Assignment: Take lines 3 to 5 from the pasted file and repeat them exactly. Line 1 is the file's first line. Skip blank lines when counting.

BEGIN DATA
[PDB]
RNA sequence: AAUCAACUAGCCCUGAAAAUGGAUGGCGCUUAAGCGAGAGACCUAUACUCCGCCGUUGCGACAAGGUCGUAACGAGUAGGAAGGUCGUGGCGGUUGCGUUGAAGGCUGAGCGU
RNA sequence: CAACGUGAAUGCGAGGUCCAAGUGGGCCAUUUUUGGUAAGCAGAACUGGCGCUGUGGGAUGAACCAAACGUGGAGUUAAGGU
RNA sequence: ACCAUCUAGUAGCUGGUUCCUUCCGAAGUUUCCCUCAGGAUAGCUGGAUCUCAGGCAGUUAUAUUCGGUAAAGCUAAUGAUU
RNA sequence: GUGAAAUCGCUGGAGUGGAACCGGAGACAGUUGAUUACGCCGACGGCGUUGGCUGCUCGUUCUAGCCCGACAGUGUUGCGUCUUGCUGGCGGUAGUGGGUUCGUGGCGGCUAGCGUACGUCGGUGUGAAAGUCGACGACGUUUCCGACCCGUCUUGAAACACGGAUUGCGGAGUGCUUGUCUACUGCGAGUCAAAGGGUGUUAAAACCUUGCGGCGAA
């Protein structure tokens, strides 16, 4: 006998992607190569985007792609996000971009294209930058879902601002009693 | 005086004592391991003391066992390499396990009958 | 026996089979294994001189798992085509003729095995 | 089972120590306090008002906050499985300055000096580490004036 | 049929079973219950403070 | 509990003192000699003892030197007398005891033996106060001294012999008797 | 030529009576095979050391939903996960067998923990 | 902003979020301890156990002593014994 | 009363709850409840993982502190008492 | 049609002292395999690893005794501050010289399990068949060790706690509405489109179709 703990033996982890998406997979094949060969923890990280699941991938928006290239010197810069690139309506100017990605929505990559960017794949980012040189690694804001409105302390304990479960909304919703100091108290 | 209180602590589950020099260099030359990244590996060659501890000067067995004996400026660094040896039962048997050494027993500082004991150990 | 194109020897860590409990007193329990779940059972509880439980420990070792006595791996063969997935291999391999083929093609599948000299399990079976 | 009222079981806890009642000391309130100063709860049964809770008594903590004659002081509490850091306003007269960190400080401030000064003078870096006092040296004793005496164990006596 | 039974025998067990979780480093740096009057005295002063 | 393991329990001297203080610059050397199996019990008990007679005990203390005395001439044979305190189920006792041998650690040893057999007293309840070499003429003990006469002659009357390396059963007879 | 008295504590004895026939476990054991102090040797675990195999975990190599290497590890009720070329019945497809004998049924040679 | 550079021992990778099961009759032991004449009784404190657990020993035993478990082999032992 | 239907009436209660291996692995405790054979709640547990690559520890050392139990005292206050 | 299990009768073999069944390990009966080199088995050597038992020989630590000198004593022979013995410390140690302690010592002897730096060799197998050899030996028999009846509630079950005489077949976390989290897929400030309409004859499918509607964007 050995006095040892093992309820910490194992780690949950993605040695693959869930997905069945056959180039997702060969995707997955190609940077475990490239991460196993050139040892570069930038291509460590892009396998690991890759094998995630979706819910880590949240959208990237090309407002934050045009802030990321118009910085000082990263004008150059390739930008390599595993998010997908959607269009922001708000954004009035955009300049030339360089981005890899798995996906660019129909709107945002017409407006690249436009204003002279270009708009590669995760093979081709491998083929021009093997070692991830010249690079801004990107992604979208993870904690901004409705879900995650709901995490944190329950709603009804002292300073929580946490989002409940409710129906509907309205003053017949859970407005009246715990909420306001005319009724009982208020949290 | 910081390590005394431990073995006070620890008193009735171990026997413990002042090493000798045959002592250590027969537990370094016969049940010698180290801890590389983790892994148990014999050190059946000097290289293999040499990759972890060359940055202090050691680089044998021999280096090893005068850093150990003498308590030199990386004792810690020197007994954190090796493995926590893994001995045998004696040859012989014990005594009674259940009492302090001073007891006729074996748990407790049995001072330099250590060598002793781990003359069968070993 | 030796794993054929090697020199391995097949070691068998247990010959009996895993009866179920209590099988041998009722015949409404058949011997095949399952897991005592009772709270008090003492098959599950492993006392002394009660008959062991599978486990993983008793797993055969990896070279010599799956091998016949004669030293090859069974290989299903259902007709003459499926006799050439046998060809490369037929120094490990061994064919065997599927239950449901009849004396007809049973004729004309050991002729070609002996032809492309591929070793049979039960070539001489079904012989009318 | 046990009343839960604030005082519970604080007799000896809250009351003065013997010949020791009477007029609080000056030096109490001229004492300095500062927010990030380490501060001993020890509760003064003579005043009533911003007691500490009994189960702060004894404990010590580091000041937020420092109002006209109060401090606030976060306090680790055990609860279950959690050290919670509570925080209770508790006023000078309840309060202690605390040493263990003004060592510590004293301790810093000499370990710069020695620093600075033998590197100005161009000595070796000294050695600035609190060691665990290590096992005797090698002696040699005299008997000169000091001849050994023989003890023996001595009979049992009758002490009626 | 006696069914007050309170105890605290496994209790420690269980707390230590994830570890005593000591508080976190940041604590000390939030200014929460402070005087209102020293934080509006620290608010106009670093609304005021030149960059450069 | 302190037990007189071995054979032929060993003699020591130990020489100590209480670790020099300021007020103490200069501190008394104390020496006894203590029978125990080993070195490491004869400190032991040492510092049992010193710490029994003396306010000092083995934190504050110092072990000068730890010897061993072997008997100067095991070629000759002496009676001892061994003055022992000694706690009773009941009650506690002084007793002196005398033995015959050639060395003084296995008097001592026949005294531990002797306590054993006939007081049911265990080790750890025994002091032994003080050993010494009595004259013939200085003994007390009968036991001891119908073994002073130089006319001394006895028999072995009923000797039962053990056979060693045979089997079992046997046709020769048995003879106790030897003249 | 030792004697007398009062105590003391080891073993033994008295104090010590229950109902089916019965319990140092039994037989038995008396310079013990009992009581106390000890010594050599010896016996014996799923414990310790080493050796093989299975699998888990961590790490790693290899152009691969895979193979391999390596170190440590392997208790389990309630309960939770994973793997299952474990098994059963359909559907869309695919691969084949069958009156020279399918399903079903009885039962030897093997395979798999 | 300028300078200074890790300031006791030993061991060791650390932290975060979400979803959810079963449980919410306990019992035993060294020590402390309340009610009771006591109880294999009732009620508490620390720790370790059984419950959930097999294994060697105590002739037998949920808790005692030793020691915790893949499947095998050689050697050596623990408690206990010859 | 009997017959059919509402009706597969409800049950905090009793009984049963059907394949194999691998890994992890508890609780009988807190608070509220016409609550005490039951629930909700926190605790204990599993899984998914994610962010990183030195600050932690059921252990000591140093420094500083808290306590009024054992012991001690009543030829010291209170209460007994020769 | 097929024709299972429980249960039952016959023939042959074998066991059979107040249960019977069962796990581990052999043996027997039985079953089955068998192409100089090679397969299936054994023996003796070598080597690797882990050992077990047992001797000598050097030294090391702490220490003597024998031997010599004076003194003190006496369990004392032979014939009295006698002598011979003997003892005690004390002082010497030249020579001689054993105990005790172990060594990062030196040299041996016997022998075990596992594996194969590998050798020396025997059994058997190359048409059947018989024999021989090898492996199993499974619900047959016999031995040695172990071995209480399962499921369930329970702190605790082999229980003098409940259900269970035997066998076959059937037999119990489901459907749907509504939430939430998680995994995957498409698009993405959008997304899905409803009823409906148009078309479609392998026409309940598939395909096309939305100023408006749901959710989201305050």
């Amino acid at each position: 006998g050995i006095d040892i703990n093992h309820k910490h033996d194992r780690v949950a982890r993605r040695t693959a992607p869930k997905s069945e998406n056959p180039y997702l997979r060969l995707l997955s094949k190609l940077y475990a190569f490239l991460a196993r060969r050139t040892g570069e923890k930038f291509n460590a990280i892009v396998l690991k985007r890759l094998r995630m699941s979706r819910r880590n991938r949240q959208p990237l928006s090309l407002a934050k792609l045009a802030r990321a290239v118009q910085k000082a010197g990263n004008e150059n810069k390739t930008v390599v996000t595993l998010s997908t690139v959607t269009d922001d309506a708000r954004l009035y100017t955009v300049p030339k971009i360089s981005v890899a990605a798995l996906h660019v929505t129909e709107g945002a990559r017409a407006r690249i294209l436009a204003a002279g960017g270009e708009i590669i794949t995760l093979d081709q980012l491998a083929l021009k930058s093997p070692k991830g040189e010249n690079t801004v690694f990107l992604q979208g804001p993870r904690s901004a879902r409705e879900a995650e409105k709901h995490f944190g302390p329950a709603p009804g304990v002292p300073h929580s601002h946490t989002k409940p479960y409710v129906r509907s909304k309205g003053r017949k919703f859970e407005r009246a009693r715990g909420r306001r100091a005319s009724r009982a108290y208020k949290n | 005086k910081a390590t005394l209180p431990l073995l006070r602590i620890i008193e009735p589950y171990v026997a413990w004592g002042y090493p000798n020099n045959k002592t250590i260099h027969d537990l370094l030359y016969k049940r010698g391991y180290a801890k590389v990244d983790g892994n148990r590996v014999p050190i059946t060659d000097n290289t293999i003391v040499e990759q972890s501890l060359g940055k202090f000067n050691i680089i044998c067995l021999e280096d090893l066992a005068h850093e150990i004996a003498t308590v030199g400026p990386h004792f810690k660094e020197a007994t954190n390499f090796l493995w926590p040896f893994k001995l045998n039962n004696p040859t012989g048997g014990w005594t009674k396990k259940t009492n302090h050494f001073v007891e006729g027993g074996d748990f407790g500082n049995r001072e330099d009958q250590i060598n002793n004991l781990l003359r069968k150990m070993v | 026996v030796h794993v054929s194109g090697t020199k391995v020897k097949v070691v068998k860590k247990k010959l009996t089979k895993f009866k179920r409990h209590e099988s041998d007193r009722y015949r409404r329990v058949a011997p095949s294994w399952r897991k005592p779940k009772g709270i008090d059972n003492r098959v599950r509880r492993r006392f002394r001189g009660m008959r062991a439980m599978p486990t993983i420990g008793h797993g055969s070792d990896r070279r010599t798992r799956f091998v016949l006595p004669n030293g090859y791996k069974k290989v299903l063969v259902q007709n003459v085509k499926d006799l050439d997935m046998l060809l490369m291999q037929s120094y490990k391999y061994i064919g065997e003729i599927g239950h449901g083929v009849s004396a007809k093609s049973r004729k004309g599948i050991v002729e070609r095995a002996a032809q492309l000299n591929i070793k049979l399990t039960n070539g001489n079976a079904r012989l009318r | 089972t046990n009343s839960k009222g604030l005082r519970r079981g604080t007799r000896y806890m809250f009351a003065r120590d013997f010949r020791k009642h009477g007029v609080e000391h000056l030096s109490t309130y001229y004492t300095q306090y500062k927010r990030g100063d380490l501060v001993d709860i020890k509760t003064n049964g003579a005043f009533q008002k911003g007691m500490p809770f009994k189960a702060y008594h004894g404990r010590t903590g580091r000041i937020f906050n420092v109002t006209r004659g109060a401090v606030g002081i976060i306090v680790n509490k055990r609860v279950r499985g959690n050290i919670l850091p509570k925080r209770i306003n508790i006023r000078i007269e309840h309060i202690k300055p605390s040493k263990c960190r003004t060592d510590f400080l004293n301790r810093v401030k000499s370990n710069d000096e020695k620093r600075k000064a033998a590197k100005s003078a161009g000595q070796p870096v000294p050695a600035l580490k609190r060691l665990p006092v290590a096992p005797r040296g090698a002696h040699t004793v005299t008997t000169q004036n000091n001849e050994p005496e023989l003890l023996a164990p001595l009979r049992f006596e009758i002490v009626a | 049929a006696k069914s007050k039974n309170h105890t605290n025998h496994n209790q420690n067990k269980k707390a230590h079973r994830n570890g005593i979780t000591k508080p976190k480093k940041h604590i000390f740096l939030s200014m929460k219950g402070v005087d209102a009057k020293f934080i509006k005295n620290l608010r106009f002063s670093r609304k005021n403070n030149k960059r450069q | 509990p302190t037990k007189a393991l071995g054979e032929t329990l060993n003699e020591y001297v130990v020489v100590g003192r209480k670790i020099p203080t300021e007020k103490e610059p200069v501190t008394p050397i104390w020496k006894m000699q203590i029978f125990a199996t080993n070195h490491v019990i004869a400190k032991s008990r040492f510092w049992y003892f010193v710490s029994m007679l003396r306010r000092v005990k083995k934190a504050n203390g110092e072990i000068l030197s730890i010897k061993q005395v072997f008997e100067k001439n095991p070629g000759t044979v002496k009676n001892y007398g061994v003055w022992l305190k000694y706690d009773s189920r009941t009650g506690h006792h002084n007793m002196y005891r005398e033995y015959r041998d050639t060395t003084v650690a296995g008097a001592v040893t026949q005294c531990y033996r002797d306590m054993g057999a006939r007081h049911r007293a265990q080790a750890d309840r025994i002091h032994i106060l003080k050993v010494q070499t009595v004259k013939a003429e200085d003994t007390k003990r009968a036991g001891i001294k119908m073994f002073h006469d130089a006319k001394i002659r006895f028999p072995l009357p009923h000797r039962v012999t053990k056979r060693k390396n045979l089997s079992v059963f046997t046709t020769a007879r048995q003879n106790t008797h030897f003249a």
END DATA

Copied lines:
RNA sequence: CAACGUGAAUGCGAGGUCCAAGUGGGCCAUUUUUGGUAAGCAGAACUGGCGCUGUGGGAUGAACCAAACGUGGAGUUAAGGU
RNA sequence: ACCAUCUAGUAGCUGGUUCCUUCCGAAGUUUCCCUCAGGAUAGCUGGAUCUCAGGCAGUUAUAUUCGGUAAAGCUAAUGAUU
RNA sequence: GUGAAAUCGCUGGAGUGGAACCGGAGACAGUUGAUUACGCCGACGGCGUUGGCUGCUCGUUCUAGCCCGACAGUGUUGCGUCUUGCUGGCGGUAGUGGGUUCGUGGCGGCUAGCGUACGUCGGUGUGAAAGUCGACGACGUUUCCGACCCGUCUUGAAACACGGAUUGCGGAGUGCUUGUCUACUGCGAGUCAAAGGGUGUUAAAACCUUGCGGCGAA